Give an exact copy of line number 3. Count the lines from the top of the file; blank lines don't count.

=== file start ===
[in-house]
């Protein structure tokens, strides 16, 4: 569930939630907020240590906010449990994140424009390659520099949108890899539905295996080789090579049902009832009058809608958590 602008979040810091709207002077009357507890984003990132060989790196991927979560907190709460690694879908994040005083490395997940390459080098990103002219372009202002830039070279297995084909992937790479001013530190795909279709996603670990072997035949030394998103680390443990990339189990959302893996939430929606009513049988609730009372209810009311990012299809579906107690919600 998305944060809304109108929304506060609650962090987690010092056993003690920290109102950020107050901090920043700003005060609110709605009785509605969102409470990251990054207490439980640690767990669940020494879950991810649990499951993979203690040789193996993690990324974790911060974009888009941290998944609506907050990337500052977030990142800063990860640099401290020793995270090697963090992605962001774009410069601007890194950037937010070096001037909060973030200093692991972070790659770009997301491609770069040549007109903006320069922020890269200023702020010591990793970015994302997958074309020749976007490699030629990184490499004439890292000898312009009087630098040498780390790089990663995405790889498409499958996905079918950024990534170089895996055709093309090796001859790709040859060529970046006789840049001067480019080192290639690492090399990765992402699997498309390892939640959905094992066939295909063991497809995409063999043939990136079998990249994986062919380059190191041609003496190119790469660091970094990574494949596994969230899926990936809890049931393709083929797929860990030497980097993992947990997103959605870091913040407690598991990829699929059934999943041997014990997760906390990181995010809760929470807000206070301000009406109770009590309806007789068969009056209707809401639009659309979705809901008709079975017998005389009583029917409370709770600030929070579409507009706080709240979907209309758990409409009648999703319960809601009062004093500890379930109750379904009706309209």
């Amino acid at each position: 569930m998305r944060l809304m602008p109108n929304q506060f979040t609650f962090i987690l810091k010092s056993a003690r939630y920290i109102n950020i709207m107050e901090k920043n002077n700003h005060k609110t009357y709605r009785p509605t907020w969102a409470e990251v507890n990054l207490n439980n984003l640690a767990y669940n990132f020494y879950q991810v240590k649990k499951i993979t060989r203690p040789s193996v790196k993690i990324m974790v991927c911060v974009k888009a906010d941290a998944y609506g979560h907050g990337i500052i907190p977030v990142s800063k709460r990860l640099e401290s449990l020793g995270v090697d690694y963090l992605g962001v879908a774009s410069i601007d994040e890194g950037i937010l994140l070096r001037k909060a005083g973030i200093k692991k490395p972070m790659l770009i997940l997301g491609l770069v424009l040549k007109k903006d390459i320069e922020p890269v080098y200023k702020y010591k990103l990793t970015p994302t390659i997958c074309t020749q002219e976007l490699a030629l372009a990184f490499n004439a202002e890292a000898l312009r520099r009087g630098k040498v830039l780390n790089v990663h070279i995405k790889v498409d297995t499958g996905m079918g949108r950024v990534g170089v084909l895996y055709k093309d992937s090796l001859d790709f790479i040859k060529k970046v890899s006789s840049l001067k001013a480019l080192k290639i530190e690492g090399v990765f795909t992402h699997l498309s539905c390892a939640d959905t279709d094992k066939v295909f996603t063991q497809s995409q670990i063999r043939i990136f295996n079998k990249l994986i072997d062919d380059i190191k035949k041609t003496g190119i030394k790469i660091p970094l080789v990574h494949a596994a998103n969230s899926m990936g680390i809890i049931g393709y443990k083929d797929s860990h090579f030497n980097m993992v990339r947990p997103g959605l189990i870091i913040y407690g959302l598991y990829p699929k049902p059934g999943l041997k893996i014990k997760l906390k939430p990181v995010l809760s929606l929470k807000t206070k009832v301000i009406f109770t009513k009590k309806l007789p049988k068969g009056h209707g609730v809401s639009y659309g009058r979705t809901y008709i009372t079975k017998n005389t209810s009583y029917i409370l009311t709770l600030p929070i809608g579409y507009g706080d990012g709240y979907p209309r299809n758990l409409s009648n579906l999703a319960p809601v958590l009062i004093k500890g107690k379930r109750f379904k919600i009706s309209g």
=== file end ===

């Amino acid at each position: 569930m998305r944060l809304m602008p109108n929304q506060f979040t609650f962090i987690l810091k010092s056993a003690r939630y920290i109102n950020i709207m107050e901090k920043n002077n700003h005060k609110t009357y709605r009785p509605t907020w969102a409470e990251v507890n990054l207490n439980n984003l640690a767990y669940n990132f020494y879950q991810v240590k649990k499951i993979t060989r203690p040789s193996v790196k993690i990324m974790v991927c911060v974009k888009a906010d941290a998944y609506g979560h907050g990337i500052i907190p977030v990142s800063k709460r990860l640099e401290s449990l020793g995270v090697d690694y963090l992605g962001v879908a774009s410069i601007d994040e890194g950037i937010l994140l070096r001037k909060a005083g973030i200093k692991k490395p972070m790659l770009i997940l997301g491609l770069v424009l040549k007109k903006d390459i320069e922020p890269v080098y200023k702020y010591k990103l990793t970015p994302t390659i997958c074309t020749q002219e976007l490699a030629l372009a990184f490499n004439a202002e890292a000898l312009r520099r009087g630098k040498v830039l780390n790089v990663h070279i995405k790889v498409d297995t499958g996905m079918g949108r950024v990534g170089v084909l895996y055709k093309d992937s090796l001859d790709f790479i040859k060529k970046v890899s006789s840049l001067k001013a480019l080192k290639i530190e690492g090399v990765f795909t992402h699997l498309s539905c390892a939640d959905t279709d094992k066939v295909f996603t063991q497809s995409q670990i063999r043939i990136f295996n079998k990249l994986i072997d062919d380059i190191k035949k041609t003496g190119i030394k790469i660091p970094l080789v990574h494949a596994a998103n969230s899926m990936g680390i809890i049931g393709y443990k083929d797929s860990h090579f030497n980097m993992v990339r947990p997103g959605l189990i870091i913040y407690g959302l598991y990829p699929k049902p059934g999943l041997k893996i014990k997760l906390k939430p990181v995010l809760s929606l929470k807000t206070k009832v301000i009406f109770t009513k009590k309806l007789p049988k068969g009056h209707g609730v809401s639009y659309g009058r979705t809901y008709i009372t079975k017998n005389t209810s009583y029917i409370l009311t709770l600030p929070i809608g579409y507009g706080d990012g709240y979907p209309r299809n758990l409409s009648n579906l999703a319960p809601v958590l009062i004093k500890g107690k379930r109750f379904k919600i009706s309209g």